SCIENCE & ENGINEERING NEWS
Houston, TEXAS — Magic Earth sees “no dry holes” in its future – or the future of its customers. The young company announced the unveiling of its newest and largest, state-of-the-art visualization facility, the Erik D. Geisler Visualization Center.
Located in Houston’s new high-tech corridor, Magic Earth plans to use the new facility to further its mission to eliminate dry wells in oil and gas exploration, just as it is eliminating maps and cross sections from the desks of geoscientists and business managers.
Walking through the front doors of the 7,000 square feet facility, visitors are met with the techno-color brilliance of the purple and red walls. Glass panels offer a view of the SGI graphics supercomputers – the central nervous system of Magic Earth’s revolutionary facility – designed to tackle the most demanding visual computing challenges. The space is dominated by the metallic gray “pod” – named for its dome-like structure – that houses the next generation immersive display system and collaborative work environment. Inside this room, Magic Earth and its clients explore billions of bytes of data and interpret the 3D images of complex geologic structures that are projected onto the panoramic screen.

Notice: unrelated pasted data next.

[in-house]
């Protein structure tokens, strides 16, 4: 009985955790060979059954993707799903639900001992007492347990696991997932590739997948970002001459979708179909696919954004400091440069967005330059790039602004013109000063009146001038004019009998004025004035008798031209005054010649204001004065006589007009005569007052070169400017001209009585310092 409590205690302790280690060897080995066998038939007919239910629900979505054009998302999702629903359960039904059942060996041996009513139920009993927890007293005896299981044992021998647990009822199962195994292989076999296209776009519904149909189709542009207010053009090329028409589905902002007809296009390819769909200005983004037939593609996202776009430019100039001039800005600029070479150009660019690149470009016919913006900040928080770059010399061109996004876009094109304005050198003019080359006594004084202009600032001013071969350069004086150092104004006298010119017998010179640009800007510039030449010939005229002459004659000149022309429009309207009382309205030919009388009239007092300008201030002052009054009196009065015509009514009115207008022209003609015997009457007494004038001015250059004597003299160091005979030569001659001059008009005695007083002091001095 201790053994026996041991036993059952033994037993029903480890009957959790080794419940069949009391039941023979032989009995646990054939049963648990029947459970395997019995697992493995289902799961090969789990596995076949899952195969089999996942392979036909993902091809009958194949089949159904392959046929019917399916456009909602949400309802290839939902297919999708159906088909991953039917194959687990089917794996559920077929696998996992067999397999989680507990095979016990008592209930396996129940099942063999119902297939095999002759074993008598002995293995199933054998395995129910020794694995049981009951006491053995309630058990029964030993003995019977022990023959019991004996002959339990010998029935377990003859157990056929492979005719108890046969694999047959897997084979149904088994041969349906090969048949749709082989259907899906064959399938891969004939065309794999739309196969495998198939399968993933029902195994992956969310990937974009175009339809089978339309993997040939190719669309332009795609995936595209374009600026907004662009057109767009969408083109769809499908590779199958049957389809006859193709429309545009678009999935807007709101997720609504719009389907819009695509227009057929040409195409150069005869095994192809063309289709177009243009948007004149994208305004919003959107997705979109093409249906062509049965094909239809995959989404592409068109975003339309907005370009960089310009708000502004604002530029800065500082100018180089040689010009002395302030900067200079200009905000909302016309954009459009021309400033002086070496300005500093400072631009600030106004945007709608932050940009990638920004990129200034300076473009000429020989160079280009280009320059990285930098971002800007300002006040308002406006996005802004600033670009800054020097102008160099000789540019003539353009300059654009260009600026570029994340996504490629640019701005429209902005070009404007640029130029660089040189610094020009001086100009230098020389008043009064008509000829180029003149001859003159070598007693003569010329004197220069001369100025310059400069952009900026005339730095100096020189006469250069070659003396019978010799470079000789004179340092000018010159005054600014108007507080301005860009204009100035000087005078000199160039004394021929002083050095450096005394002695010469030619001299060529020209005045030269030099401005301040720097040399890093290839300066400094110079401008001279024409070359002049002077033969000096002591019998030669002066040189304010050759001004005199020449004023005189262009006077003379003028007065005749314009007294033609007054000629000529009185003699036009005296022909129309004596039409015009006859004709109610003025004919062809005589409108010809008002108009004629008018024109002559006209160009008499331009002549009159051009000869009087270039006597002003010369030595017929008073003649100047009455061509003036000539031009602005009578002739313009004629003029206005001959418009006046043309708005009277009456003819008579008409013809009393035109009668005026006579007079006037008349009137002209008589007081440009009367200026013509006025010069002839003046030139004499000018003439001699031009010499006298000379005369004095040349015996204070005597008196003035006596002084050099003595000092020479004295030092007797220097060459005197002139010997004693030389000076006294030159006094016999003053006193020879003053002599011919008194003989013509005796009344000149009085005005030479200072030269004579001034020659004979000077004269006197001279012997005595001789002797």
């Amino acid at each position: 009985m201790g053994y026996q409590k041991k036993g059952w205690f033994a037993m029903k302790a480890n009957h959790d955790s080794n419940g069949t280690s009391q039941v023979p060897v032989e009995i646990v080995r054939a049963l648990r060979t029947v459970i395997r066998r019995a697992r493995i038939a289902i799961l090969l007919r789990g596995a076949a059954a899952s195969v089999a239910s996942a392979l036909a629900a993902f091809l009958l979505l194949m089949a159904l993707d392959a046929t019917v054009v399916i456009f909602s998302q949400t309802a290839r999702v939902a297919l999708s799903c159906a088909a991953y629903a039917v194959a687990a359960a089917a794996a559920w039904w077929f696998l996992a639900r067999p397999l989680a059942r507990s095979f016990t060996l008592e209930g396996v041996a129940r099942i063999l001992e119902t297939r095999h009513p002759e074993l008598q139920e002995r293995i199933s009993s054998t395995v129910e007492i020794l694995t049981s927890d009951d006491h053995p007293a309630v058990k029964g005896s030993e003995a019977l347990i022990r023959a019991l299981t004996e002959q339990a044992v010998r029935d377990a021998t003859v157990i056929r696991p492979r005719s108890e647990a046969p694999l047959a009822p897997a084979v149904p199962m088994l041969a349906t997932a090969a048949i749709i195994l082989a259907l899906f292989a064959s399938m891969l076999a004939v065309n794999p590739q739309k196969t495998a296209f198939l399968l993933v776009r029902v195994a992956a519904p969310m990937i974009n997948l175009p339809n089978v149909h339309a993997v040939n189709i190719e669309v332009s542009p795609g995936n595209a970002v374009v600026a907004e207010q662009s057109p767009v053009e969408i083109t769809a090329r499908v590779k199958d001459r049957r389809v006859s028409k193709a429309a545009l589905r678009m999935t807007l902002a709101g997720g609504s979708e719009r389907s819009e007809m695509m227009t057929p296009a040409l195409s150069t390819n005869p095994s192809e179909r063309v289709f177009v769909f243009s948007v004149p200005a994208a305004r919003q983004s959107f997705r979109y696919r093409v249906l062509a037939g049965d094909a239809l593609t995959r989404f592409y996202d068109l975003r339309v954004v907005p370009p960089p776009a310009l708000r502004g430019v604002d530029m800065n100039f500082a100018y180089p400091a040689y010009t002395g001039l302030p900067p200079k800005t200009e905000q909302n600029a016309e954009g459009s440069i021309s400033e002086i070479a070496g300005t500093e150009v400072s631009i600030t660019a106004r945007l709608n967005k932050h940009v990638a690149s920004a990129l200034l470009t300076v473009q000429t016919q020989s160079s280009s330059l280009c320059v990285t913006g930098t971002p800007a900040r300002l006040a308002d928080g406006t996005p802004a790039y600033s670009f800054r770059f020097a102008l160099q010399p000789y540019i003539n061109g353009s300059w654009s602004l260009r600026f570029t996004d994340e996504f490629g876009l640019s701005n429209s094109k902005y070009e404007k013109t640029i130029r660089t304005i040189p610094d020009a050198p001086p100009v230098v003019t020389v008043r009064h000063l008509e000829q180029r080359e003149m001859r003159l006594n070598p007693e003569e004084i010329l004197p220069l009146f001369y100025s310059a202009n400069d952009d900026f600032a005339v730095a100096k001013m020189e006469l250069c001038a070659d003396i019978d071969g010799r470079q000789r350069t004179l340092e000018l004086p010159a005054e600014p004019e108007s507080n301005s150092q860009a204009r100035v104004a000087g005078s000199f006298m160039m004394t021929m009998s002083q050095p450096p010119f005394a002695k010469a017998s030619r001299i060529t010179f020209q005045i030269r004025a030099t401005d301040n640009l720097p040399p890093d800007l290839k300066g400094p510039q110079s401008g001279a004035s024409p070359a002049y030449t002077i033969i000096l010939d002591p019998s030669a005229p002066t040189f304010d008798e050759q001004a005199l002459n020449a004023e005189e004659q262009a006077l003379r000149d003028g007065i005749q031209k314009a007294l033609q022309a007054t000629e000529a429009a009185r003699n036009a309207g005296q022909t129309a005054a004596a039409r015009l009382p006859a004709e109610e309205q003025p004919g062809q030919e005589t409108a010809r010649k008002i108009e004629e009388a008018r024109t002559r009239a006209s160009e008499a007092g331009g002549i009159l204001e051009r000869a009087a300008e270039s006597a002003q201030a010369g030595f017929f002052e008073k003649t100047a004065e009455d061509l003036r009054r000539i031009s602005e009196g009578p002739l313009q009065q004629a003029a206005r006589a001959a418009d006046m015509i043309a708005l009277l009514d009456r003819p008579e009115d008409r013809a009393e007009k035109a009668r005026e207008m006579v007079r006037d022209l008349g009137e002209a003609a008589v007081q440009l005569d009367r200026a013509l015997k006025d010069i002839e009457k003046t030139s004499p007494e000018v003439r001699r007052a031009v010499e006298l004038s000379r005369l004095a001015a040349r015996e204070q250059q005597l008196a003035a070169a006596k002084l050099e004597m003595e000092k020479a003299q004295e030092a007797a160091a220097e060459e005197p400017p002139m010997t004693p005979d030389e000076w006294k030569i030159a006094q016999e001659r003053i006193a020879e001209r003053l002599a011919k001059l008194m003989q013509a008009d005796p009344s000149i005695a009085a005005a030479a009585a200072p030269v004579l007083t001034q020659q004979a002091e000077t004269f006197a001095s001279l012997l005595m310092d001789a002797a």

Michael J. Zeitlin, Chairman and CEO of Magic Earth, was enthusiastic about the center’s opening and the company’s technological capabilities. He said, “Magic Earth’s vision is no dry holes. To achieve this we continue to innovate and ‘eat our young’. What we developed three months ago is obsolete as we further improve our capability and product offering. We marry speed and precision. We are eliminating dry holes in the energy industry.”
“The visualization center, with its fully immersive environment, was built to accommodate the new economy which is all about quality decisions at lightning speed,” said Yin Cheung, Executive Vice President and Director of Technology. “Magic Earth and its software, GeoProbe, is the fastest in the world. When clients enlist the support of our geophysical interpretation team for a project, they gain the advantage of a fast yet thorough analysis by experts in exploration and production workflows.”
The center is named in honor of the late Erik D. Geisler (1959-1998), one of the original developers of Magic Earth software. Geisler’s passion and ingenuity in computer graphics helped create the most powerful volume visualization software in the oil and gas industry.
Magic Earth, LLC, headquartered in Houston, is a privately held company that specializes in state-of-the-art volume visualization and interpretation solutions including GeoProbe software, interpretation services and large screen immersive visualization centers. For additional information about Magic Earth, visit the company’s website at http://www.magic-earth.com .